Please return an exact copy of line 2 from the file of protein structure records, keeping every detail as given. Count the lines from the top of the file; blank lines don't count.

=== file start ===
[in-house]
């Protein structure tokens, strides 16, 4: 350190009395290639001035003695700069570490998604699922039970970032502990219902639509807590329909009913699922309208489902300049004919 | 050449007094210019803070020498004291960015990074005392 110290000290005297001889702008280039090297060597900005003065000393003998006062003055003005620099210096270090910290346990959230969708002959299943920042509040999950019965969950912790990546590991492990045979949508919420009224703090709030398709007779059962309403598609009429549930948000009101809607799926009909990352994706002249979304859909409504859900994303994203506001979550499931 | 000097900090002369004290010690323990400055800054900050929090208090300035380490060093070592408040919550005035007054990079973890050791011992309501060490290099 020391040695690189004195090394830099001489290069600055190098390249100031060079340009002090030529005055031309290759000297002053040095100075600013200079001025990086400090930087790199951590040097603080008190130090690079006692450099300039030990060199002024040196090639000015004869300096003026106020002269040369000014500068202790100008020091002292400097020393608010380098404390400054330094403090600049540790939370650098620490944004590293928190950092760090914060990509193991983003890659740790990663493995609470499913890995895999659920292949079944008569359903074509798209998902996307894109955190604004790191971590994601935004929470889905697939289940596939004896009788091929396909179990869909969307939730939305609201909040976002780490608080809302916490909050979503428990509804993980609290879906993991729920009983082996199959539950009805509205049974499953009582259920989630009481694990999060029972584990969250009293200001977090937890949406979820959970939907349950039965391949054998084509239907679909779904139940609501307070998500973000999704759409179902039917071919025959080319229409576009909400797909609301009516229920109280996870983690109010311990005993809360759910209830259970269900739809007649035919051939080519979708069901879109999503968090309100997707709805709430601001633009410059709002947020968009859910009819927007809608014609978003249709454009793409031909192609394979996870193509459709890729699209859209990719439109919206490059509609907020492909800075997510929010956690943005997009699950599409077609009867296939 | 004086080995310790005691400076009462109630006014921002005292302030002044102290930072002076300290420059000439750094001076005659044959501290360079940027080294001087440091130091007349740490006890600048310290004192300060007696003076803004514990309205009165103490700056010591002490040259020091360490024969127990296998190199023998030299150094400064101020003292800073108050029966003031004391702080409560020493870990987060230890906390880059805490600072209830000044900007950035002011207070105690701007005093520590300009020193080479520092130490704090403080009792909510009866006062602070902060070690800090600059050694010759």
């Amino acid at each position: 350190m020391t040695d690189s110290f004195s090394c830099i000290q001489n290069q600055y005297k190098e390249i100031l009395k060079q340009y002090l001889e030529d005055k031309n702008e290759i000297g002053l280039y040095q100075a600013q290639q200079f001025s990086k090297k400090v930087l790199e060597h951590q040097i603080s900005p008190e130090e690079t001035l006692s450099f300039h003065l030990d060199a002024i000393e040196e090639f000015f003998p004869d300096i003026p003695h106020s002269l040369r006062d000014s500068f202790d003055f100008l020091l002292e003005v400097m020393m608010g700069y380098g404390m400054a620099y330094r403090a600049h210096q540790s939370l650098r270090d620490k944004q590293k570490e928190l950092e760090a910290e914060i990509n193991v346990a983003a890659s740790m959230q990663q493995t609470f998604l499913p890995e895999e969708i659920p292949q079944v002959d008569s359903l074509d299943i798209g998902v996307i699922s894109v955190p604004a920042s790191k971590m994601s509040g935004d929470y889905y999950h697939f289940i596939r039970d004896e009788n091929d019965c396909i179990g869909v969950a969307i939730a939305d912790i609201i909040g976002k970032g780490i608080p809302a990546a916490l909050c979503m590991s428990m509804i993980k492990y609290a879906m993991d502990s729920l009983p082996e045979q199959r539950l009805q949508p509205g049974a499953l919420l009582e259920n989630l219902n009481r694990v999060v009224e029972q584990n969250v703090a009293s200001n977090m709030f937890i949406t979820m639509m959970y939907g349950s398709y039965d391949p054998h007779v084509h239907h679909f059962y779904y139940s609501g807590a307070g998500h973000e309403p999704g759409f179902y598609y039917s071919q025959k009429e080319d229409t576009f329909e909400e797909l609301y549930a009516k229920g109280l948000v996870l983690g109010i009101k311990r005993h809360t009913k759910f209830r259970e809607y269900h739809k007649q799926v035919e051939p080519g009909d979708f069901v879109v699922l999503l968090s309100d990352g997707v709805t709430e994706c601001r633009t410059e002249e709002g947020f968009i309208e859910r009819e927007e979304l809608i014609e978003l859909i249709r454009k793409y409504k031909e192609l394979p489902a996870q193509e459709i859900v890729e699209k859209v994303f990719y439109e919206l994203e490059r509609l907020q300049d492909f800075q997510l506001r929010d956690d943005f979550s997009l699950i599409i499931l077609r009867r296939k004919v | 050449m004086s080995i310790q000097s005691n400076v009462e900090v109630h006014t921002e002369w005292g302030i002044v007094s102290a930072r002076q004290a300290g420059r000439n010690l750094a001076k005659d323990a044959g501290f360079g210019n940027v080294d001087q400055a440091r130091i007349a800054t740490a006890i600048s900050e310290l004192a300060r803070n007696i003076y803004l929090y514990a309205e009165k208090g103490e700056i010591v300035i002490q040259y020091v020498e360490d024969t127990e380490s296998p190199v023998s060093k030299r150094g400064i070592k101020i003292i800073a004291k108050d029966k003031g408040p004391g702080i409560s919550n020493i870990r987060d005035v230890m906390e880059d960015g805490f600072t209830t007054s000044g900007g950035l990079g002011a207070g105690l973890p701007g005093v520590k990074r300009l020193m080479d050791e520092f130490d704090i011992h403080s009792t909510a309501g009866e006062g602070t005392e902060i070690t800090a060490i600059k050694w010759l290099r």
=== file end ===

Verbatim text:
């Protein structure tokens, strides 16, 4: 350190009395290639001035003695700069570490998604699922039970970032502990219902639509807590329909009913699922309208489902300049004919 | 050449007094210019803070020498004291960015990074005392 110290000290005297001889702008280039090297060597900005003065000393003998006062003055003005620099210096270090910290346990959230969708002959299943920042509040999950019965969950912790990546590991492990045979949508919420009224703090709030398709007779059962309403598609009429549930948000009101809607799926009909990352994706002249979304859909409504859900994303994203506001979550499931 | 000097900090002369004290010690323990400055800054900050929090208090300035380490060093070592408040919550005035007054990079973890050791011992309501060490290099 020391040695690189004195090394830099001489290069600055190098390249100031060079340009002090030529005055031309290759000297002053040095100075600013200079001025990086400090930087790199951590040097603080008190130090690079006692450099300039030990060199002024040196090639000015004869300096003026106020002269040369000014500068202790100008020091002292400097020393608010380098404390400054330094403090600049540790939370650098620490944004590293928190950092760090914060990509193991983003890659740790990663493995609470499913890995895999659920292949079944008569359903074509798209998902996307894109955190604004790191971590994601935004929470889905697939289940596939004896009788091929396909179990869909969307939730939305609201909040976002780490608080809302916490909050979503428990509804993980609290879906993991729920009983082996199959539950009805509205049974499953009582259920989630009481694990999060029972584990969250009293200001977090937890949406979820959970939907349950039965391949054998084509239907679909779904139940609501307070998500973000999704759409179902039917071919025959080319229409576009909400797909609301009516229920109280996870983690109010311990005993809360759910209830259970269900739809007649035919051939080519979708069901879109999503968090309100997707709805709430601001633009410059709002947020968009859910009819927007809608014609978003249709454009793409031909192609394979996870193509459709890729699209859209990719439109919206490059509609907020492909800075997510929010956690943005997009699950599409077609009867296939 | 004086080995310790005691400076009462109630006014921002005292302030002044102290930072002076300290420059000439750094001076005659044959501290360079940027080294001087440091130091007349740490006890600048310290004192300060007696003076803004514990309205009165103490700056010591002490040259020091360490024969127990296998190199023998030299150094400064101020003292800073108050029966003031004391702080409560020493870990987060230890906390880059805490600072209830000044900007950035002011207070105690701007005093520590300009020193080479520092130490704090403080009792909510009866006062602070902060070690800090600059050694010759």